How to remove iPad/iPhone/iPod Touch encrypted backups password if you forgot it

These last days I must be set on a Apple devices destruction mode. First I lost access to my MacBook while trying to increase its physical security – I configured it to boot from network and I lost all access to boot sequence commands. I think my model has an EFI bug because the security-mode set to full doesn’t ask for a password when I start/restart my laptop, only asks for password if I want to boot from other devices. I had to install a Snow Leopard Server to boot from a netboot image (the process works extremely well) and fix the startup sequence. This of course after quite a few (known) attempts to reset the damn startup sequence – I even removed the NRAM battery, to no effect!

Proceeding in this “destruction” sequence, I set my iTunes to encrypt backups and I forgot the password. Since losing that backup wasn’t a big issue, I tried just to remove the encrypted option but that doesn’t work since it requires the old password. Some web searching without any relevant results. The best clue was to mess with keychain-2.db file, located at /var/Keychains. I tried to move it but it didn’t work, so I went checking its contents, since it’s a sqlite3 database. The interesting field is located at the genp table and it is something like (your results should differ, at least the first row, which is rowid field):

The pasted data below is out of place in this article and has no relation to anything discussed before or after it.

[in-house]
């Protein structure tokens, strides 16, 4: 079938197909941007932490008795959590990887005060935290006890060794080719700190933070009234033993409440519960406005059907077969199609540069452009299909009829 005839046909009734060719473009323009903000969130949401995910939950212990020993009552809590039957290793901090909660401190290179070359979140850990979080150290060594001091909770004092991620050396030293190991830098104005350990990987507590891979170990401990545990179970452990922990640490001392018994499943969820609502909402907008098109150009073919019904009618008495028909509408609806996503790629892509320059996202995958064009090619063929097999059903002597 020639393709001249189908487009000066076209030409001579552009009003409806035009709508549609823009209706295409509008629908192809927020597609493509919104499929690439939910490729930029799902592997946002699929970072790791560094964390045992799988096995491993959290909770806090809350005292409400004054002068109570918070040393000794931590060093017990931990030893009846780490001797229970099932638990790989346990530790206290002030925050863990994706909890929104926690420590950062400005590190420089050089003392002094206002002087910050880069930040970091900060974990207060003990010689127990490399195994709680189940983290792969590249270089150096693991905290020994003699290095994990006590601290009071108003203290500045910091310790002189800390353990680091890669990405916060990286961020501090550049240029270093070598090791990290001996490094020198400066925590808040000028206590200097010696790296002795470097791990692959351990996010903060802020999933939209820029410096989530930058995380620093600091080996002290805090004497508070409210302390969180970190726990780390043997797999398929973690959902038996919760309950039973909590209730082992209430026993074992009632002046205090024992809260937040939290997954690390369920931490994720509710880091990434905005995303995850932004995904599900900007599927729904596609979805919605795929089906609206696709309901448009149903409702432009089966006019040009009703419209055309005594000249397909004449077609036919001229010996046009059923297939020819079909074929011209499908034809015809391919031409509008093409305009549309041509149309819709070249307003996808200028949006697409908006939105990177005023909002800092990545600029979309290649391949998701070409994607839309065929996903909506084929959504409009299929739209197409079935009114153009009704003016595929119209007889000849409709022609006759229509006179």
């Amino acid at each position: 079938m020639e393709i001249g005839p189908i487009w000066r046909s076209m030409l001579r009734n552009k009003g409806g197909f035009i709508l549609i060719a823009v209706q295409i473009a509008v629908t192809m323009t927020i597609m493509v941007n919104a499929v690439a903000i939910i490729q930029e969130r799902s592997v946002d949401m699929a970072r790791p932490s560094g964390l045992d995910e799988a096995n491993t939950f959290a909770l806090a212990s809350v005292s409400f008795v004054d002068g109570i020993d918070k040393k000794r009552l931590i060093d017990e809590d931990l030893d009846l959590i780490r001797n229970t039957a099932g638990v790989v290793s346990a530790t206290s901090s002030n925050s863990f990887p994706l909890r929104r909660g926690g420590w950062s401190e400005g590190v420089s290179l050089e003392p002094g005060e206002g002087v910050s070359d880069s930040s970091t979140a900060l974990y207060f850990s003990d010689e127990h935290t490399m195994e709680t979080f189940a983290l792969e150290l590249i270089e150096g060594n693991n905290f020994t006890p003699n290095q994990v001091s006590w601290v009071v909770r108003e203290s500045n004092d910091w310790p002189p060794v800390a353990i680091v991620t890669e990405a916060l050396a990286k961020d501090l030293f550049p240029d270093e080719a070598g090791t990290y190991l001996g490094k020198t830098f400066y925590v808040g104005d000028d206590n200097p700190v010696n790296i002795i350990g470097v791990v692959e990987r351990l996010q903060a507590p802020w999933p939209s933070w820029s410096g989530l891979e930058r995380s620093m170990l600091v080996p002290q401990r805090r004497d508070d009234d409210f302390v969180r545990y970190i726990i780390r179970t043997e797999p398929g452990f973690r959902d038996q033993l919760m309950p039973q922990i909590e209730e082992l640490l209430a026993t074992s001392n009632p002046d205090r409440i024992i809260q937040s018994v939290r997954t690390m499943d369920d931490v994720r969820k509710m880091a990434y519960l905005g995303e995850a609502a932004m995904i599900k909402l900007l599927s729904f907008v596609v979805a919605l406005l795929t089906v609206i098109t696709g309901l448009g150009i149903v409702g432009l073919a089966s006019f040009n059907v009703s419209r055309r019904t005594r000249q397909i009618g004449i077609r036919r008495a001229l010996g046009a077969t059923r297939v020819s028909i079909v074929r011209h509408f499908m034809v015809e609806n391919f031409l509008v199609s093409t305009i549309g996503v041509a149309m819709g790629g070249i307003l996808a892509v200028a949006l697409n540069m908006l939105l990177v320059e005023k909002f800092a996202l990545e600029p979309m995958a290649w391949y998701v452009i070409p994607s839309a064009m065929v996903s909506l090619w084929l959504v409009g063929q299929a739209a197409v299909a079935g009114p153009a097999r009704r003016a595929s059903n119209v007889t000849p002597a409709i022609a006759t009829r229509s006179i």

153||||||||||||||BackupPassword|BackupAgent|||apple|dk

So I deleted this row (delete from genp where rowid = 153) and reconnected my iPad to iTunes. I tried to remove the Encrypt iPad Backup option but it asked again for the password. Fill it with random junk and voila, problem solved. A new, unencrypted, backup will start. After it finishes (or you can stop it), you will be able to set a new password and the encrypted backup will start.

Most probably you will need to have your iOS device jailbroken to access that file. If you can access that file from a file system browser then you can edit it at your iTunes computer and copy back to the device (I doubt that this is possible with devices not jailbroken).

That’s it!
fG!

Update:
This method doesn’t seem to be valid in iOS 5.x. The database has changed and the fields appear to be encrypted. Need to do some research on this.